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    how much does it cost to retrofit a 2 story single family dwelling with residential sprinkers?
    Not as much as rebuilding the entire house.
    how much does it cost to install them in a newly constructed SFD?
    Not as much as rebuilding the entire house.


    Neither costs anywhere near as much as someone's life.
    "This thread is being closed as it is off-topic and not related to the fire industry." - Isn't that what the Off Duty forum was for?

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    Quote Originally Posted by DrParasite
    how much does it cost to retrofit a 2 story single family dwelling with residential sprinkers? how much does it cost to install them in a newly constructed SFD?
    In an existing residential building the cost is roughly $3 a square foot.

    In a new building it can be from $1 - $2 a square foot.

    Essentially, figure about 1% - 1.5% of the cost of the home.

    From what I understand, the savings on the property insurance premium pays for itself in roughly 5 years.

    http://homefiresprinkler.org/hfsc.html
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    LasVegasFTO
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    George, you are absolutely correct. However, smoke detectors and sprinklers are only as good as they're maintained.

    I have been fortunate to work in both suppression and prevention, the problem I see is that no matter how good a prevention/education program you have, if the general public is not receptive, it goes nowhere. As with anything, you can't train or educate the unwilling. Yeah sure, immediately after a tragic fire, there is great interest. But, 2 weeks after the fire, it goes back to status-quo.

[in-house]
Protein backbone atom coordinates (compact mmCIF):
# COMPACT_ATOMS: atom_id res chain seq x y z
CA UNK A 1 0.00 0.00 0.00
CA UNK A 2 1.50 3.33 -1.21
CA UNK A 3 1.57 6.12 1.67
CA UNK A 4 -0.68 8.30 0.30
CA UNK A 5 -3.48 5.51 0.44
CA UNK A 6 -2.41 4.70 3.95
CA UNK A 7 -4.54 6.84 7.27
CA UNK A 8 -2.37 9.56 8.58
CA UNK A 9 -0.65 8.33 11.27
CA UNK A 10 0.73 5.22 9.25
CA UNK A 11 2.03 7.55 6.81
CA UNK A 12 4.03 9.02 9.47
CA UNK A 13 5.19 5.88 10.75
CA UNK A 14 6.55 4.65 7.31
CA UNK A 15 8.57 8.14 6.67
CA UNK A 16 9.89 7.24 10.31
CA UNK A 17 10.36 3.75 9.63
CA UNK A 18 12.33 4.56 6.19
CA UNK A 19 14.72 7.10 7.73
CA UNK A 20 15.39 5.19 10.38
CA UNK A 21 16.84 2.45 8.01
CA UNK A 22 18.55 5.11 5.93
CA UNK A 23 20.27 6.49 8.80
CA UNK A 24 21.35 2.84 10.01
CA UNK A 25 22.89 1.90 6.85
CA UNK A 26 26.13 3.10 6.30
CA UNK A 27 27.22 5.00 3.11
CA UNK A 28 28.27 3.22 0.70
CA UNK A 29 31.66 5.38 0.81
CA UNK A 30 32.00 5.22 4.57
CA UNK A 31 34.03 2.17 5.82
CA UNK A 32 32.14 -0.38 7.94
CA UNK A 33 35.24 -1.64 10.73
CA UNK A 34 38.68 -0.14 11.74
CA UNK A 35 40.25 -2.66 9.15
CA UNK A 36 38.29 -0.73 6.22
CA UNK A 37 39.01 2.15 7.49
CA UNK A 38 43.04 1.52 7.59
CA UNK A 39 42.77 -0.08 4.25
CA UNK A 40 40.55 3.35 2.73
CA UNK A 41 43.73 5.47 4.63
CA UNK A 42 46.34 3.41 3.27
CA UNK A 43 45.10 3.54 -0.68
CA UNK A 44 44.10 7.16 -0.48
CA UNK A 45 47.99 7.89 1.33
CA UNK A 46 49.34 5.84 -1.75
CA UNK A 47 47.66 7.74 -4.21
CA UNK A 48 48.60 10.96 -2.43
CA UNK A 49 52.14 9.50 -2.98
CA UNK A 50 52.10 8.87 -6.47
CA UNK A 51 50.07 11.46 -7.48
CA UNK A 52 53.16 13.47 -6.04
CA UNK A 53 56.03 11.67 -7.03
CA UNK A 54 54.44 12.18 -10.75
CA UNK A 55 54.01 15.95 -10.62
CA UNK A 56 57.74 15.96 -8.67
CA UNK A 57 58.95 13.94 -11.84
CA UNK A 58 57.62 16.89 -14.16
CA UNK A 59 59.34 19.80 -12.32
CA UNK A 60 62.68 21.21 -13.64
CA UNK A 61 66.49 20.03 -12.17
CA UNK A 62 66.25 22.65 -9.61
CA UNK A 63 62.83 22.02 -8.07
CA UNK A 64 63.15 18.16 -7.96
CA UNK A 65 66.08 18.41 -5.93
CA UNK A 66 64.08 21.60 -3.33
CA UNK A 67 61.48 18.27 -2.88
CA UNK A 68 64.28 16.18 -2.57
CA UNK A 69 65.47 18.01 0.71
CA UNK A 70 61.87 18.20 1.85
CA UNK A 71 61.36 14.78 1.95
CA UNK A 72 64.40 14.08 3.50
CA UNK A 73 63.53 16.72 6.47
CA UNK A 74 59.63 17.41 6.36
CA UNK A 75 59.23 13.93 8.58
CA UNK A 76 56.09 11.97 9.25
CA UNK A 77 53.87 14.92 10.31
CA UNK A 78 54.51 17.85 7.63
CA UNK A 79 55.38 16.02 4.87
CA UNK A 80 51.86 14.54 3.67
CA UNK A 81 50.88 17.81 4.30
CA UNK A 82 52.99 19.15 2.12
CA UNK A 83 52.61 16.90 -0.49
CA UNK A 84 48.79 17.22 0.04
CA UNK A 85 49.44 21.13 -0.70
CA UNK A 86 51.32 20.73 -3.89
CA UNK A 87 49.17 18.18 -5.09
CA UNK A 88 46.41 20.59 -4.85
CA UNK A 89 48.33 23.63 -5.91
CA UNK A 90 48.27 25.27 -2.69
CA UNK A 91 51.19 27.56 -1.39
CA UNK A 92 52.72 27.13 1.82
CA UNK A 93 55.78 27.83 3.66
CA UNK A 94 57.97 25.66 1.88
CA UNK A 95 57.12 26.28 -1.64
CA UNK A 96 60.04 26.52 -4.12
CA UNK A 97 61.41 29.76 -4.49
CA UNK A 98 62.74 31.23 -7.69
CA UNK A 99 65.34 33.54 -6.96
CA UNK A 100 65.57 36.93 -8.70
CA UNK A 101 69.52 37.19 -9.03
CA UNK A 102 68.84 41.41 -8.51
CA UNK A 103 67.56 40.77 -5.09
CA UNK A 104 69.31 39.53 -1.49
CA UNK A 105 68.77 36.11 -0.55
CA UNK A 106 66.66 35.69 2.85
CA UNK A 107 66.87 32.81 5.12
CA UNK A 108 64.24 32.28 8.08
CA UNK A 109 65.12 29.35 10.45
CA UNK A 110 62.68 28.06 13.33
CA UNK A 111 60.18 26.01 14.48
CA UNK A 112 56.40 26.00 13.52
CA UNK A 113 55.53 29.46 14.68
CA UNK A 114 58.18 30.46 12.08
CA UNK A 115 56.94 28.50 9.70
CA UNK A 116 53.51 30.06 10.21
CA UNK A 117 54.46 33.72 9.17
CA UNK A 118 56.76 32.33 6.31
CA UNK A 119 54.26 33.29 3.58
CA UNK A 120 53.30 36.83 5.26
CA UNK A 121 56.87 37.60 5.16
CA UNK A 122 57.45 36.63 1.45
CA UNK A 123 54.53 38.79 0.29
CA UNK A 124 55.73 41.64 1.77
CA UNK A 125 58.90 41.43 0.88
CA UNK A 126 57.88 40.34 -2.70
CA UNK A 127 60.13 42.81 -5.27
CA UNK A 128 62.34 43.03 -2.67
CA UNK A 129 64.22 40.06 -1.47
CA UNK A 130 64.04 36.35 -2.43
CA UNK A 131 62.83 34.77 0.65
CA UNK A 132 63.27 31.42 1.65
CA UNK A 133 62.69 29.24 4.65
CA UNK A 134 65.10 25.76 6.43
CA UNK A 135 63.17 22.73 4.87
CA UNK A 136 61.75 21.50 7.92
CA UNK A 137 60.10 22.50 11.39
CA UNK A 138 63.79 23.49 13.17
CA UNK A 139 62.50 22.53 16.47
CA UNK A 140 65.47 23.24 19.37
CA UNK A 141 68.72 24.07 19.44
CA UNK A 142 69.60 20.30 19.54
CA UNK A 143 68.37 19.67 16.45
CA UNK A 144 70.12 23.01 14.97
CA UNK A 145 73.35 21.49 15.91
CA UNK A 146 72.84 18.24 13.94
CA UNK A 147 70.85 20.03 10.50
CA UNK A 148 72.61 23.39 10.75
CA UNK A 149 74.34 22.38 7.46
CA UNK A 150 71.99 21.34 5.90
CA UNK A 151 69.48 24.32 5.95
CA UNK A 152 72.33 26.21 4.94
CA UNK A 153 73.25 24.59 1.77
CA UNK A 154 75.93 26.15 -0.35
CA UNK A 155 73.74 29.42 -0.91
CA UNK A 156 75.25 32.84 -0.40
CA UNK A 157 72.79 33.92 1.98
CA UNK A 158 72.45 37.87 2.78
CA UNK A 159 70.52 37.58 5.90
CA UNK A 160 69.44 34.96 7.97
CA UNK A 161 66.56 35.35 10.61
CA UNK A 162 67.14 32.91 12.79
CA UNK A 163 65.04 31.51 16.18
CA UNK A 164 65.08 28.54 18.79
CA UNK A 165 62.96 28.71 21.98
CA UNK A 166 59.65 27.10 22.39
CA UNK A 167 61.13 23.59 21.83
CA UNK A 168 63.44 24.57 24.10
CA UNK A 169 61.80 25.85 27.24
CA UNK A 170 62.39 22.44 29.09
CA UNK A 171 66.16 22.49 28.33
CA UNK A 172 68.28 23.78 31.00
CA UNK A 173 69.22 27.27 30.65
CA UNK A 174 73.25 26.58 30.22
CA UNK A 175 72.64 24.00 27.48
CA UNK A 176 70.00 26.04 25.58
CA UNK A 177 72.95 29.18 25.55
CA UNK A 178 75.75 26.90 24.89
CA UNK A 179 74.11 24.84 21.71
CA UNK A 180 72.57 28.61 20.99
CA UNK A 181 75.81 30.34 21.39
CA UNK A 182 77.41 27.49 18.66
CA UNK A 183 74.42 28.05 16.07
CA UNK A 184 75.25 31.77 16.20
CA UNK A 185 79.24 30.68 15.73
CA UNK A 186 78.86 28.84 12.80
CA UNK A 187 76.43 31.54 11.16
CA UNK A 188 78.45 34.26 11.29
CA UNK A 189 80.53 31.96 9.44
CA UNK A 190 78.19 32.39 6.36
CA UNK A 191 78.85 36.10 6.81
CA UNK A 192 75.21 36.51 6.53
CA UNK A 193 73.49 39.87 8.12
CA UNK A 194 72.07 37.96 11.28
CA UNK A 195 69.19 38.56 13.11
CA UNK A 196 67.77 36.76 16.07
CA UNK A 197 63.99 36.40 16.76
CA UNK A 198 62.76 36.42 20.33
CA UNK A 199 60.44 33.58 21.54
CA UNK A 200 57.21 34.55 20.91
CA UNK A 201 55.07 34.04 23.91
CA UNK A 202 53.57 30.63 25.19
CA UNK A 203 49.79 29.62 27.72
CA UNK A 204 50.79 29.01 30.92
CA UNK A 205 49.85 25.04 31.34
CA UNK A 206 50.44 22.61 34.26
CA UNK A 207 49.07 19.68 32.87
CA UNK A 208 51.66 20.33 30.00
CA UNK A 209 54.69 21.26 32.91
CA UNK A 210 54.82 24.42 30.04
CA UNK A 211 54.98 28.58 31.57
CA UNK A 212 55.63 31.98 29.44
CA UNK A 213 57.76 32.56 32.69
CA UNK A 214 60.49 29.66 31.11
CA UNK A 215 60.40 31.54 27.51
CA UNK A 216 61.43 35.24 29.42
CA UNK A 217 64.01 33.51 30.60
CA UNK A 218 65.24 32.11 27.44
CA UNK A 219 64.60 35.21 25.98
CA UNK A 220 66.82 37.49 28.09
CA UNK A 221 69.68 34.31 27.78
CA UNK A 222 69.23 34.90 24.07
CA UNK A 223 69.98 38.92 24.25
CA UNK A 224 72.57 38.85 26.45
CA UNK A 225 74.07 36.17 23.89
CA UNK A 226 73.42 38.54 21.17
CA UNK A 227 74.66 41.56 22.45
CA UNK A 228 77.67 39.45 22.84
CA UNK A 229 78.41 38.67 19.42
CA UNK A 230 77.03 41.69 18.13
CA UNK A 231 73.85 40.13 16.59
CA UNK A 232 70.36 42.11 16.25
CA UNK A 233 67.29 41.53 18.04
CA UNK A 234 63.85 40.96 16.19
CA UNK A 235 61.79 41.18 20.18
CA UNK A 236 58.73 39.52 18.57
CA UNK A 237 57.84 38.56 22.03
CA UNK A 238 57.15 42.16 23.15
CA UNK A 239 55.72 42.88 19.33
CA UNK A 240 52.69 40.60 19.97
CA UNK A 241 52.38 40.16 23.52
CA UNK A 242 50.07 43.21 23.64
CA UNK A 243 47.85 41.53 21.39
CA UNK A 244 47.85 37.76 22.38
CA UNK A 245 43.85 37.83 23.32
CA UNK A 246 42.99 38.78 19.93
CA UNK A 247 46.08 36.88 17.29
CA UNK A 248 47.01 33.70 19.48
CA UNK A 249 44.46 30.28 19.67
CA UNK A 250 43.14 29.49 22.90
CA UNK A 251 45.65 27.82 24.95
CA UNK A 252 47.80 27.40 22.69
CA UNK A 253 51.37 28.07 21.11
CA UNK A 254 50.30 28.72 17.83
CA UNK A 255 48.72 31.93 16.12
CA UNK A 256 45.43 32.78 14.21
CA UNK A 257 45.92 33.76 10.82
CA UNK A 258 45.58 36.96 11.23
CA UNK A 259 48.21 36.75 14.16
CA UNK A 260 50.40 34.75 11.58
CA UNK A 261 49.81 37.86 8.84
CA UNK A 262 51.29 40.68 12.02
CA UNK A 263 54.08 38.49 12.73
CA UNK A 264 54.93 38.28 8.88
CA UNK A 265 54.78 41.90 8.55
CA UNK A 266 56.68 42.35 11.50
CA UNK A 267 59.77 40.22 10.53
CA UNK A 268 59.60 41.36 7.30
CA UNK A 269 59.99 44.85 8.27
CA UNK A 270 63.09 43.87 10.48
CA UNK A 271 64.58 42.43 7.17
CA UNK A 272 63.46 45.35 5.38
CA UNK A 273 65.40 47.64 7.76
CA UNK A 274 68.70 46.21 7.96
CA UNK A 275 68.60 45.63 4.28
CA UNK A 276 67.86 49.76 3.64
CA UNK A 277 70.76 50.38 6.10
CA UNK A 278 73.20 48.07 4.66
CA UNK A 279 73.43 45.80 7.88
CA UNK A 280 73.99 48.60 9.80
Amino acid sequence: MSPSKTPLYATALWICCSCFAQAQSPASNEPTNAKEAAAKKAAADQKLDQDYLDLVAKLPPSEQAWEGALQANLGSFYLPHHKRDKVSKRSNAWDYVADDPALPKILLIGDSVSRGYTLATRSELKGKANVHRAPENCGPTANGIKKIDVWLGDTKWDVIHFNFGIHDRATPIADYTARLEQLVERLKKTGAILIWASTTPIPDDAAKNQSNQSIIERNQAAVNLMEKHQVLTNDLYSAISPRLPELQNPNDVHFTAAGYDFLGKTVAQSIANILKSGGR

Here in Las Vegas, we are very active in prevention and education. We hand out smoke detectors to families that don't have them. We go door to door in neighborhoods handing out educational material on smoke detectors, exit drills in the home, fire extinguishers, etc.

    FYI, we must be doing something right......we only had 2 fire deaths for 2005 (not counting Clark County FD-the metro area around Vegas).

    Another interesting note....Several years ago, we tried to promote residential sprinklers by installing them in model homes for a new subdivision, no one had them installed as an option. We also tried to mandate residential sprinklers (new code adoption) only to receive great resistance from the contractors board.

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    A 5 lb. fire extingusher .... $20
    Batteries for the smoke detector ... $5
    A sprinkler sytem in your new house ... $1-2 a foot
    Knowing that you will probably survive a residental fire .... Priceless.

    To bad a lot of firefighters don't think getting this message across is critical.

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    Default We constantly do this

    I dont know about other major citys but here in Philly we give out free smoke detectors to almost anybody (technically) but acutally anybody that asks for them. In fact, should we not have any in the station we will schedule an appt. to come to the residence and install them free of charge. We have produces a RAP video urging people to smoke outside instead of in their homes. We have exchanged coupons for extention cords for old damaged ones. We constantly are handing out pamphlets about fire saftey smoke detectors and home evacuation plans. Trust me, here in Philly, our Fire Prevention Division is the busiest thing this side of EMS.

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    Quote Originally Posted by LasVegasFTO
    George, you are absolutely correct. However, smoke detectors and sprinklers are only as good as they're maintained.